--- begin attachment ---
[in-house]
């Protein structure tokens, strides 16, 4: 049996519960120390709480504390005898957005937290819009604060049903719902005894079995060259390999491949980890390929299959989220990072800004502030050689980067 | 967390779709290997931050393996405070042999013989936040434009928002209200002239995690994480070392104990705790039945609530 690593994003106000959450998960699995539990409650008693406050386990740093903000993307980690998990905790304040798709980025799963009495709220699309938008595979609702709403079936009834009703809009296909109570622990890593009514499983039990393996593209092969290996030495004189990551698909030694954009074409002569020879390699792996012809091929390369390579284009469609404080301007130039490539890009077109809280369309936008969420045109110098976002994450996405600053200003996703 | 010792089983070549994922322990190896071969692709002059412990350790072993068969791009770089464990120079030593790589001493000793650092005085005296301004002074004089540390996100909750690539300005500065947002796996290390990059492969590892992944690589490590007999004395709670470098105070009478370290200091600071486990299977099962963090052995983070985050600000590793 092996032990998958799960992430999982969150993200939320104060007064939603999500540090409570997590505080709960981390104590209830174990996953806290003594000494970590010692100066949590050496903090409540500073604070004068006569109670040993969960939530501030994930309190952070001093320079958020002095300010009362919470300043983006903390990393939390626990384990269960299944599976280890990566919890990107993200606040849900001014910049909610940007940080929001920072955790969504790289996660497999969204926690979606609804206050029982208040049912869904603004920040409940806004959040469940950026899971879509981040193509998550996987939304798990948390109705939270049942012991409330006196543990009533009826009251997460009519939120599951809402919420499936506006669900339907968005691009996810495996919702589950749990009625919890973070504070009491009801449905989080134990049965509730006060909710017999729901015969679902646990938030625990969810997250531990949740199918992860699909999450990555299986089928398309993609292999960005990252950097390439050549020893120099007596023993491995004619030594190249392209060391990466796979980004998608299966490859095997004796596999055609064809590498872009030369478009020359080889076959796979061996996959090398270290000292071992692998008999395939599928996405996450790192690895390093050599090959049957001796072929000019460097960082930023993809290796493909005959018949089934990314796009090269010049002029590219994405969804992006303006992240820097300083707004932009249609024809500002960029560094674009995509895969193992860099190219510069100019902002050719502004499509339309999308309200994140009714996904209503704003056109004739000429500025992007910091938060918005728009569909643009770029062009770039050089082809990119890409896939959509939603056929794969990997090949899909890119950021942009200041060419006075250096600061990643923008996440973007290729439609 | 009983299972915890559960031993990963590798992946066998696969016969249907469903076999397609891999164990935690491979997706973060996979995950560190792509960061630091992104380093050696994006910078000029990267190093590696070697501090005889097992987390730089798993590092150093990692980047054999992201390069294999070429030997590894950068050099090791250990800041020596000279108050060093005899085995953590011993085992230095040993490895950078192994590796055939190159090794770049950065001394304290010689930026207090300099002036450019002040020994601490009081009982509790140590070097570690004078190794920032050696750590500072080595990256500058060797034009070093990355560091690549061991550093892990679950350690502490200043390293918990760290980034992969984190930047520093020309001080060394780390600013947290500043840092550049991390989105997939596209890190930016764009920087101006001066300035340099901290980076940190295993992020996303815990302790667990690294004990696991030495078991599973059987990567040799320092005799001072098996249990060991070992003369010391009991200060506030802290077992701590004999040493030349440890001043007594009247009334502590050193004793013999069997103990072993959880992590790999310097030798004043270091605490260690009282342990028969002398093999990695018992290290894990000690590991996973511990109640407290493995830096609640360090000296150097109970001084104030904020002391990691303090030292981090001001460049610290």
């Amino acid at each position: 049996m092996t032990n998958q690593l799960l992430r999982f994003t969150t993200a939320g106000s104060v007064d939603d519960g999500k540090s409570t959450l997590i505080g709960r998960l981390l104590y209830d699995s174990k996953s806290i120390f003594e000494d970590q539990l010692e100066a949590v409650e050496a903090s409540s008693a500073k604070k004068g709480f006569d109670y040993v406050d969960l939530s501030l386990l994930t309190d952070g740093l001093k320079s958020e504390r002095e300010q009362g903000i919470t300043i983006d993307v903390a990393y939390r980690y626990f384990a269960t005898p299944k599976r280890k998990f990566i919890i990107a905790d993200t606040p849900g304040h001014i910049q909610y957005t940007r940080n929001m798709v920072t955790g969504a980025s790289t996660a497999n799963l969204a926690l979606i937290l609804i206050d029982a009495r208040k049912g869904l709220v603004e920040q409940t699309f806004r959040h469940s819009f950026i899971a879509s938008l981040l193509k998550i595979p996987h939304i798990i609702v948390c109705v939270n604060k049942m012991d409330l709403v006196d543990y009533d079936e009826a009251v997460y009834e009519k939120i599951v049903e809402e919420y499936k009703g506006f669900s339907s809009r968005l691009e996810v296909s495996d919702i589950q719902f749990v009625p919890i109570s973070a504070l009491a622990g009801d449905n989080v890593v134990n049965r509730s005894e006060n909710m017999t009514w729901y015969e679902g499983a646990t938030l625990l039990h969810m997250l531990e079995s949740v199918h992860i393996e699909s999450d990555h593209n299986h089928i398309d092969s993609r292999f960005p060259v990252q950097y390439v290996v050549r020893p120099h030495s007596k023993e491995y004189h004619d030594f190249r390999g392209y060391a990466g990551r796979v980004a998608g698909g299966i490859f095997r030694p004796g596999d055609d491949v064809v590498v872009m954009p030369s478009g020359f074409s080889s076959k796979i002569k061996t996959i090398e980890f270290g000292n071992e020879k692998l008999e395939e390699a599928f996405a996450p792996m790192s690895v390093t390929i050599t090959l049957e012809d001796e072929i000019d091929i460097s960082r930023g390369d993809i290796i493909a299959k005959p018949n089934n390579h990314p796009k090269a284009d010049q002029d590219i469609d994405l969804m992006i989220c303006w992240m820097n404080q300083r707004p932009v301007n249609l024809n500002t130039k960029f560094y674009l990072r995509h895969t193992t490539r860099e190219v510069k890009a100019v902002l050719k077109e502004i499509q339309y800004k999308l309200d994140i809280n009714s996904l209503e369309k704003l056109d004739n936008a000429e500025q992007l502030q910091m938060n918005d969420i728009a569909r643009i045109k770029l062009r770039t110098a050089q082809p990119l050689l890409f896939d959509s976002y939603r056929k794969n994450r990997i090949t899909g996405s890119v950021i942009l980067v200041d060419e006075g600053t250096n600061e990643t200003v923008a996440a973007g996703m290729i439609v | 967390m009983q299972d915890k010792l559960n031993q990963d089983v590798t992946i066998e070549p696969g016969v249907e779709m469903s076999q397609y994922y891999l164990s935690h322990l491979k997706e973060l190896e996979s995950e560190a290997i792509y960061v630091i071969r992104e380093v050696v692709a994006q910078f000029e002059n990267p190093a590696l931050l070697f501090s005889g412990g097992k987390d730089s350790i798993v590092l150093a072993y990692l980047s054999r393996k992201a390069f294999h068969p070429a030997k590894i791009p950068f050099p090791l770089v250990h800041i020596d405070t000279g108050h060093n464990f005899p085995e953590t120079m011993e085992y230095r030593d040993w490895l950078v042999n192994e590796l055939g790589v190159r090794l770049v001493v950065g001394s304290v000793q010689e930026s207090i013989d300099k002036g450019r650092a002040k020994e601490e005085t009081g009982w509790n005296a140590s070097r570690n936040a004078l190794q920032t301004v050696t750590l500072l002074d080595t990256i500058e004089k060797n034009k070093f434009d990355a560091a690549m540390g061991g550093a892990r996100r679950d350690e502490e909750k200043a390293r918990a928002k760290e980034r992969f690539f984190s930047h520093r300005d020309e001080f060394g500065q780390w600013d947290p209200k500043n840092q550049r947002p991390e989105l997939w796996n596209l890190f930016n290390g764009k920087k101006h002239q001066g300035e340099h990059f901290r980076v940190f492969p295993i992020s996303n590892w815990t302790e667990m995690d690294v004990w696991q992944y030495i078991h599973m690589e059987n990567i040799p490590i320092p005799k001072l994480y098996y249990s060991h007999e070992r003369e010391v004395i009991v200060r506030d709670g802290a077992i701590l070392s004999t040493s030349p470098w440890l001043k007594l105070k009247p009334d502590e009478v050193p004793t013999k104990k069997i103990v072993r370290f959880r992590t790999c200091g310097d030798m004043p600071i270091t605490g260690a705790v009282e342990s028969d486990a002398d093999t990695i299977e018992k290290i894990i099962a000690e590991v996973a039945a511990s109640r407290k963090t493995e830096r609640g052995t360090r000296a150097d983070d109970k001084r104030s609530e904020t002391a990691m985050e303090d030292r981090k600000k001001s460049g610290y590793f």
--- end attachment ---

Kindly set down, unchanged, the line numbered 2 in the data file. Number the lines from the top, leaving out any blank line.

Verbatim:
């Protein structure tokens, strides 16, 4: 049996519960120390709480504390005898957005937290819009604060049903719902005894079995060259390999491949980890390929299959989220990072800004502030050689980067 | 967390779709290997931050393996405070042999013989936040434009928002209200002239995690994480070392104990705790039945609530 690593994003106000959450998960699995539990409650008693406050386990740093903000993307980690998990905790304040798709980025799963009495709220699309938008595979609702709403079936009834009703809009296909109570622990890593009514499983039990393996593209092969290996030495004189990551698909030694954009074409002569020879390699792996012809091929390369390579284009469609404080301007130039490539890009077109809280369309936008969420045109110098976002994450996405600053200003996703 | 010792089983070549994922322990190896071969692709002059412990350790072993068969791009770089464990120079030593790589001493000793650092005085005296301004002074004089540390996100909750690539300005500065947002796996290390990059492969590892992944690589490590007999004395709670470098105070009478370290200091600071486990299977099962963090052995983070985050600000590793 092996032990998958799960992430999982969150993200939320104060007064939603999500540090409570997590505080709960981390104590209830174990996953806290003594000494970590010692100066949590050496903090409540500073604070004068006569109670040993969960939530501030994930309190952070001093320079958020002095300010009362919470300043983006903390990393939390626990384990269960299944599976280890990566919890990107993200606040849900001014910049909610940007940080929001920072955790969504790289996660497999969204926690979606609804206050029982208040049912869904603004920040409940806004959040469940950026899971879509981040193509998550996987939304798990948390109705939270049942012991409330006196543990009533009826009251997460009519939120599951809402919420499936506006669900339907968005691009996810495996919702589950749990009625919890973070504070009491009801449905989080134990049965509730006060909710017999729901015969679902646990938030625990969810997250531990949740199918992860699909999450990555299986089928398309993609292999960005990252950097390439050549020893120099007596023993491995004619030594190249392209060391990466796979980004998608299966490859095997004796596999055609064809590498872009030369478009020359080889076959796979061996996959090398270290000292071992692998008999395939599928996405996450790192690895390093050599090959049957001796072929000019460097960082930023993809290796493909005959018949089934990314796009090269010049002029590219994405969804992006303006992240820097300083707004932009249609024809500002960029560094674009995509895969193992860099190219510069100019902002050719502004499509339309999308309200994140009714996904209503704003056109004739000429500025992007910091938060918005728009569909643009770029062009770039050089082809990119890409896939959509939603056929794969990997090949899909890119950021942009200041060419006075250096600061990643923008996440973007290729439609 | 009983299972915890559960031993990963590798992946066998696969016969249907469903076999397609891999164990935690491979997706973060996979995950560190792509960061630091992104380093050696994006910078000029990267190093590696070697501090005889097992987390730089798993590092150093990692980047054999992201390069294999070429030997590894950068050099090791250990800041020596000279108050060093005899085995953590011993085992230095040993490895950078192994590796055939190159090794770049950065001394304290010689930026207090300099002036450019002040020994601490009081009982509790140590070097570690004078190794920032050696750590500072080595990256500058060797034009070093990355560091690549061991550093892990679950350690502490200043390293918990760290980034992969984190930047520093020309001080060394780390600013947290500043840092550049991390989105997939596209890190930016764009920087101006001066300035340099901290980076940190295993992020996303815990302790667990690294004990696991030495078991599973059987990567040799320092005799001072098996249990060991070992003369010391009991200060506030802290077992701590004999040493030349440890001043007594009247009334502590050193004793013999069997103990072993959880992590790999310097030798004043270091605490260690009282342990028969002398093999990695018992290290894990000690590991996973511990109640407290493995830096609640360090000296150097109970001084104030904020002391990691303090030292981090001001460049610290």